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How to Remove Foreign Bodies

Chapter contents

A) Foreign bodies

B) Removing foreign objects from ears

C) Removing foreign objects from nose

D) Foreign bodies in the throat and airway

E) Foreign bodies in other sites

A) Foreign bodies

“C

hildren” of all ages may get foreign bodies stuck in the various openings in the body. Most arrive there by accident, and most happen to children.

Each type of foreign object poses its own challenges for removal, but the following hints may be helpful.

Seeds (beans, etc.) are often dry when placed in an ear or a nostril. Because of the moist environment in these areas, they tend to swell, causing a much tighter fit than when first introduced. Because of this, plant objects must be removed as soon as possible.

Sometimes the only symptoms foreign bodies cause are a bad odor, bad breath, etc. Recent onset of foul odor ought to raise suspicion of a possible foreign object in some body orifice.

B) Removing foreign objects from ears

Bugs sometimes end up in the ear, causing both pain and irritating sounds. To remove, fill the involved ear with oil. It will kill the bug and stop the noise, and often the pain. If the bug does not come out with the oil, a bulb syringe may be used with oil or water to irrigate the ear (Section VIII, chapter 13).

Irrigation may be tried for other small objects or materials that may dissolve or be washed away. It is not usually wise to attempt to remove large solid foreign objects by irrigation. Do not use water to irrigate seeds and similar plant matter that may swell.

Other objects may be removed with a tweezers (forceps). To do so, lay the patient on his/her side with the ear containing the object up. Gently grasp the ear and pull it backwards. This will tend to straighten the canal and allow better visualization. With a bright light, the object may be visualized and grasped with a grasping instrument. Be very cautious when using instruments in the ear to avoid injuring the skin lining the canal, causing bleeding and possible infection. This is especially a concern for children who cannot lie still.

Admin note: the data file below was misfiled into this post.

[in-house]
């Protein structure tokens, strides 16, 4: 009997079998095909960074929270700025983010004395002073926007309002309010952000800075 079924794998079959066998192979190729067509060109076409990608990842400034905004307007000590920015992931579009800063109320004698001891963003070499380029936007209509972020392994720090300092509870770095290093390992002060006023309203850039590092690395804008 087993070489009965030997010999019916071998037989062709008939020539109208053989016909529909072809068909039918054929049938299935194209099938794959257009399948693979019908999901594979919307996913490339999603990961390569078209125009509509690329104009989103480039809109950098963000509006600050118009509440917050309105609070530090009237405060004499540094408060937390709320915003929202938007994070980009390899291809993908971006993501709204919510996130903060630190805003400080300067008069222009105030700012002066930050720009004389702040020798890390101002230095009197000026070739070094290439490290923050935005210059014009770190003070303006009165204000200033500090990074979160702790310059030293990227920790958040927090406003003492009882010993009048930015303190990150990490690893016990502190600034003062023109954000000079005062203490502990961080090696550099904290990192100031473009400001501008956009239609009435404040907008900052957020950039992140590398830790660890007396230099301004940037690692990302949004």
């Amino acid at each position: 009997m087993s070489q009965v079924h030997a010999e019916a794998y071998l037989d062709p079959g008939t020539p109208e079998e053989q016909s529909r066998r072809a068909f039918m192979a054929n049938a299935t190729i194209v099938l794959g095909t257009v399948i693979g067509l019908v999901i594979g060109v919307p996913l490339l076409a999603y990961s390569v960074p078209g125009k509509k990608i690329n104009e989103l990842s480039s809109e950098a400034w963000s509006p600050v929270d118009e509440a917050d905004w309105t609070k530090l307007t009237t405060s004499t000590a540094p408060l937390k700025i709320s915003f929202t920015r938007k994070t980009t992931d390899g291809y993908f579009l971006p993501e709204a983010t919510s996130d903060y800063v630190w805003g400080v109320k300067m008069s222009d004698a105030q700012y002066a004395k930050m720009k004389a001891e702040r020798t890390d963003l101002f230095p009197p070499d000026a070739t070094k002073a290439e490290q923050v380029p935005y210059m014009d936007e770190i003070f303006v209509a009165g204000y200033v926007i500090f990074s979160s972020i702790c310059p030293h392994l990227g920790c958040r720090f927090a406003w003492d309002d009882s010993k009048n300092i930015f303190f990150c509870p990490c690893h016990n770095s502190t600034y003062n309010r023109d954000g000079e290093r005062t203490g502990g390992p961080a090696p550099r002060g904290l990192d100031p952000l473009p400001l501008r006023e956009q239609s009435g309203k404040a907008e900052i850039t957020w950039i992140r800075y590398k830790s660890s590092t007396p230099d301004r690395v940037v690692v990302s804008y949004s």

If suction equipment is available, some foreign bodies can be removed by applying suction to the object via small rubber or plastic tubing.

Should professional services be unavailable, one may attempt to place a heavy string into the ear before pouring melted bees wax into the canal (Caution so as not to burn the ear with hot wax). Allow the wax to cool and set before gently pulling on the string.

Cyanoacrylate or other rapid setting glue, placed on a stick, and applied directly to the foreign body may be successful for removing a dry foreign body. One must be very careful not to touch body tissues with the glue.

C) Removing foreign objects from the nose

If the patient can cooperate, foreign bodies in the nose can often be dislodged by pressing the unobstructed nostril closed and having the patient take a deep breath and blow it out through the nostril containing the foreign object.

If this is unsuccessful, one may position the patient in a reclining chair or lying on the back. Using a bright light, carefully examine the nostril to see if the foreign body is visible. If so, grasp the object with a forceps (tweezers) and remove. Bleeding may be profuse if the delicate membranes are injured, so be cautious.